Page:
In the most famous salivary incident since Pavlov's experiment with the dog, Red Sox outfielder Ted Williams has divided the baseball-loving city of Boston into two campus, the "I Like Ted" faction, and the "I Dislike Ted" group.
As of last night, however, there was no evidence that many Summer School students were joining the movement to reimburse Ted for the $5000 he was fined on Tuesday. The hubbub has arisen, of course, from Williams' action in Tuesday's game against the Yankees, when, roundly booed after dropping Mickey Mantle's fly ball, Ted returned the salute to the stands with an emphatic allowance for numerical inferiority. In other words, he spat.
Yet behind all the gesticulating and expectorating not many people have considered that perhaps Ted was possessed of some inner, subconscious motivation, the type which Louis Macneice included in his Epilogue for W.H. Auden, stating that it is "time for soul to stretch and spit, before the world comes back on it." Williams has undoubtedly been using Widener Library to enlarge his understanding of the psyche.
The opposition to Ted includes many members of the fourth estate and many of the clamorous fans, who are usually seated in left field at Fenway Park. The writers call his action "displays of unrestrained rage," and "those of the only spitball outfielder the game has produced." Harold Kaese of the Boston Daily Globe has gone so far as to demand that "Ted Williams should quit baseball." "Huck Finnegan" of the Boston Evening American states that "Williams had blown himself up to such proportions that he was bigger than the game itself, or at least he thought he was."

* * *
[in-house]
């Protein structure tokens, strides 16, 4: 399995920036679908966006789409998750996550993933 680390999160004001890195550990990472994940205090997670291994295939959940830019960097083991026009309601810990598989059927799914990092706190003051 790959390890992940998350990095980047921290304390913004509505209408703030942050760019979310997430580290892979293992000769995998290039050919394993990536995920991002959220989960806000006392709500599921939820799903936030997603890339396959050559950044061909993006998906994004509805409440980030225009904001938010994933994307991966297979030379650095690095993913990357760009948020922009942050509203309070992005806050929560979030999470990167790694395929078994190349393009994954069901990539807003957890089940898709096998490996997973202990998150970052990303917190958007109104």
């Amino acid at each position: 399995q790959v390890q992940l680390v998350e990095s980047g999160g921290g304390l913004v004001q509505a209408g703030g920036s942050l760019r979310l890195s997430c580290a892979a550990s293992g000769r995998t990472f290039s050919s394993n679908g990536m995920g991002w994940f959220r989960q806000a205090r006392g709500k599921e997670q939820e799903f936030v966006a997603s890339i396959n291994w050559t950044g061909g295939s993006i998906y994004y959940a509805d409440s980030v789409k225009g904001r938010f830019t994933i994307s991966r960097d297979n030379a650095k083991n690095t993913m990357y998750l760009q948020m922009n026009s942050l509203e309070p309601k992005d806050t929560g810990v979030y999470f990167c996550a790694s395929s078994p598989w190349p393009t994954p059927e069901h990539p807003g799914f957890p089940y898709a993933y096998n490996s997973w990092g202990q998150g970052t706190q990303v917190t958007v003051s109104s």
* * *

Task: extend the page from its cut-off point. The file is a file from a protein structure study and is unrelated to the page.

But do the sportswriters know that in 1912 Ty Cobb was fined only $50 for running into the grandstand and punching a spectator? Why, at this price Ted could demand his money's worth and maim 100 vehement fans!
One of the cardinal rules of journalism is consistency. But in the writers' dash for the most copy in the least amount of time, gross errors have been spotted. There is no definite count of the number of times Williams spat at the crowd. The number ranges between two and four. Tax experts are not sure whether he can or can not deduct the fine from his income tax return. The New York Herald Tribune quotes a tax expert as saying that the assessment could be deducted since it is not a league penalty. But the United Press came out quoting a different expert, stating that there is "no way Ted can deduct the money."
And a spitting demonstration is not all you get at Fenway Park these days. Almost unnoticed in Tuesday's game was the effort that another Sox outfielder, Jackie Jensen, made early in the evening to "have it out" with one of the hecklers in stands. The fan persisted in calling Jensen "Mr. Double Play," and Jensen "called him down to talk to him." Nothing too exciting happened, however.
The Red Sox leave Boston this weekend, but they will be back next week for any Summer School students who are interested in seeing social relations at their lowest ebb in years. And don't go to the park alone; bring your girl friend, your wife, or all the kiddies. After all, last night was "Family Night" at Fenway Park.